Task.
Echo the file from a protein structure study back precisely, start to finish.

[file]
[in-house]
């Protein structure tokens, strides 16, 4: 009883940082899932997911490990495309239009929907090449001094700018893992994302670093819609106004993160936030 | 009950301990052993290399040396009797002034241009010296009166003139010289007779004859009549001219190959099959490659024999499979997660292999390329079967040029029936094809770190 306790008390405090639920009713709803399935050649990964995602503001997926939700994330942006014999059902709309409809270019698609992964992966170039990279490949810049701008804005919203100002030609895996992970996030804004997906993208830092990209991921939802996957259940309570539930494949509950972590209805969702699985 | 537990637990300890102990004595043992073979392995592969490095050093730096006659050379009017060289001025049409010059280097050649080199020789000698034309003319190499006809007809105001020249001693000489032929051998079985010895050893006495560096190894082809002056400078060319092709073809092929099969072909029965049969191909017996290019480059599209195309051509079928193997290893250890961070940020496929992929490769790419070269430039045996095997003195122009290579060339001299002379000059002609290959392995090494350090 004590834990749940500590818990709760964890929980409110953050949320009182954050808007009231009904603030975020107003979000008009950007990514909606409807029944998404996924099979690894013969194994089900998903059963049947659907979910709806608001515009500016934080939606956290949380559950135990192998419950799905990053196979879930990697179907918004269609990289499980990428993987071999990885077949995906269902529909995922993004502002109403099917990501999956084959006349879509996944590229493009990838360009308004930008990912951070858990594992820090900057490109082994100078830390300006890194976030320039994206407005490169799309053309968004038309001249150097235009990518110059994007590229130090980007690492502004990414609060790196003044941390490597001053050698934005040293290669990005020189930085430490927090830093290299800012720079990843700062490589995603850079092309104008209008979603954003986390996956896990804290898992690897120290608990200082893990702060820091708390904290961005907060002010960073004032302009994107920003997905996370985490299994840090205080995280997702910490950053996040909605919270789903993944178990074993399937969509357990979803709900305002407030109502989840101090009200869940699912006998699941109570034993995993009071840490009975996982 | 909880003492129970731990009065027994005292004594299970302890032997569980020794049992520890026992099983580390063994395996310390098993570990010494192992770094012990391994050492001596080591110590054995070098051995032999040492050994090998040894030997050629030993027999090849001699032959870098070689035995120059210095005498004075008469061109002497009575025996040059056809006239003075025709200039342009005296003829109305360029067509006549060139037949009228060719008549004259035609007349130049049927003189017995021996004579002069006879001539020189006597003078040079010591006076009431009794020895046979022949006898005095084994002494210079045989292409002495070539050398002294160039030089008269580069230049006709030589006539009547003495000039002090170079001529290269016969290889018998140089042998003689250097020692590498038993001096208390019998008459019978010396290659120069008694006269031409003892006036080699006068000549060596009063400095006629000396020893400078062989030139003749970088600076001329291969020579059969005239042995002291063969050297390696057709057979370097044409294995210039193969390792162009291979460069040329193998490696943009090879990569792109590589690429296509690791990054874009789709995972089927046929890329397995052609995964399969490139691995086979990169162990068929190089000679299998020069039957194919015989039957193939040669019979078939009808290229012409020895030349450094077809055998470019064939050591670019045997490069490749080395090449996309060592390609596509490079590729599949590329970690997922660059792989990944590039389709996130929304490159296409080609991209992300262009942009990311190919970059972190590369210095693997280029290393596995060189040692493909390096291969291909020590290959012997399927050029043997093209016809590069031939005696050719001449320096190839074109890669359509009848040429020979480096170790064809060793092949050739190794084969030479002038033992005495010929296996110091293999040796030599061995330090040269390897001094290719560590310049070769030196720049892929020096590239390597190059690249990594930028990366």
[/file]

[in-house]
């Protein structure tokens, strides 16, 4: 009883940082899932997911490990495309239009929907090449001094700018893992994302670093819609106004993160936030 | 009950301990052993290399040396009797002034241009010296009166003139010289007779004859009549001219190959099959490659024999499979997660292999390329079967040029029936094809770190 306790008390405090639920009713709803399935050649990964995602503001997926939700994330942006014999059902709309409809270019698609992964992966170039990279490949810049701008804005919203100002030609895996992970996030804004997906993208830092990209991921939802996957259940309570539930494949509950972590209805969702699985 | 537990637990300890102990004595043992073979392995592969490095050093730096006659050379009017060289001025049409010059280097050649080199020789000698034309003319190499006809007809105001020249001693000489032929051998079985010895050893006495560096190894082809002056400078060319092709073809092929099969072909029965049969191909017996290019480059599209195309051509079928193997290893250890961070940020496929992929490769790419070269430039045996095997003195122009290579060339001299002379000059002609290959392995090494350090 004590834990749940500590818990709760964890929980409110953050949320009182954050808007009231009904603030975020107003979000008009950007990514909606409807029944998404996924099979690894013969194994089900998903059963049947659907979910709806608001515009500016934080939606956290949380559950135990192998419950799905990053196979879930990697179907918004269609990289499980990428993987071999990885077949995906269902529909995922993004502002109403099917990501999956084959006349879509996944590229493009990838360009308004930008990912951070858990594992820090900057490109082994100078830390300006890194976030320039994206407005490169799309053309968004038309001249150097235009990518110059994007590229130090980007690492502004990414609060790196003044941390490597001053050698934005040293290669990005020189930085430490927090830093290299800012720079990843700062490589995603850079092309104008209008979603954003986390996956896990804290898992690897120290608990200082893990702060820091708390904290961005907060002010960073004032302009994107920003997905996370985490299994840090205080995280997702910490950053996040909605919270789903993944178990074993399937969509357990979803709900305002407030109502989840101090009200869940699912006998699941109570034993995993009071840490009975996982 | 909880003492129970731990009065027994005292004594299970302890032997569980020794049992520890026992099983580390063994395996310390098993570990010494192992770094012990391994050492001596080591110590054995070098051995032999040492050994090998040894030997050629030993027999090849001699032959870098070689035995120059210095005498004075008469061109002497009575025996040059056809006239003075025709200039342009005296003829109305360029067509006549060139037949009228060719008549004259035609007349130049049927003189017995021996004579002069006879001539020189006597003078040079010591006076009431009794020895046979022949006898005095084994002494210079045989292409002495070539050398002294160039030089008269580069230049006709030589006539009547003495000039002090170079001529290269016969290889018998140089042998003689250097020692590498038993001096208390019998008459019978010396290659120069008694006269031409003892006036080699006068000549060596009063400095006629000396020893400078062989030139003749970088600076001329291969020579059969005239042995002291063969050297390696057709057979370097044409294995210039193969390792162009291979460069040329193998490696943009090879990569792109590589690429296509690791990054874009789709995972089927046929890329397995052609995964399969490139691995086979990169162990068929190089000679299998020069039957194919015989039957193939040669019979078939009808290229012409020895030349450094077809055998470019064939050591670019045997490069490749080395090449996309060592390609596509490079590729599949590329970690997922660059792989990944590039389709996130929304490159296409080609991209992300262009942009990311190919970059972190590369210095693997280029290393596995060189040692493909390096291969291909020590290959012997399927050029043997093209016809590069031939005696050719001449320096190839074109890669359509009848040429020979480096170790064809060793092949050739190794084969030479002038033992005495010929296996110091293999040796030599061995330090040269390897001094290719560590310049070769030196720049892929020096590239390597190059690249990594930028990366």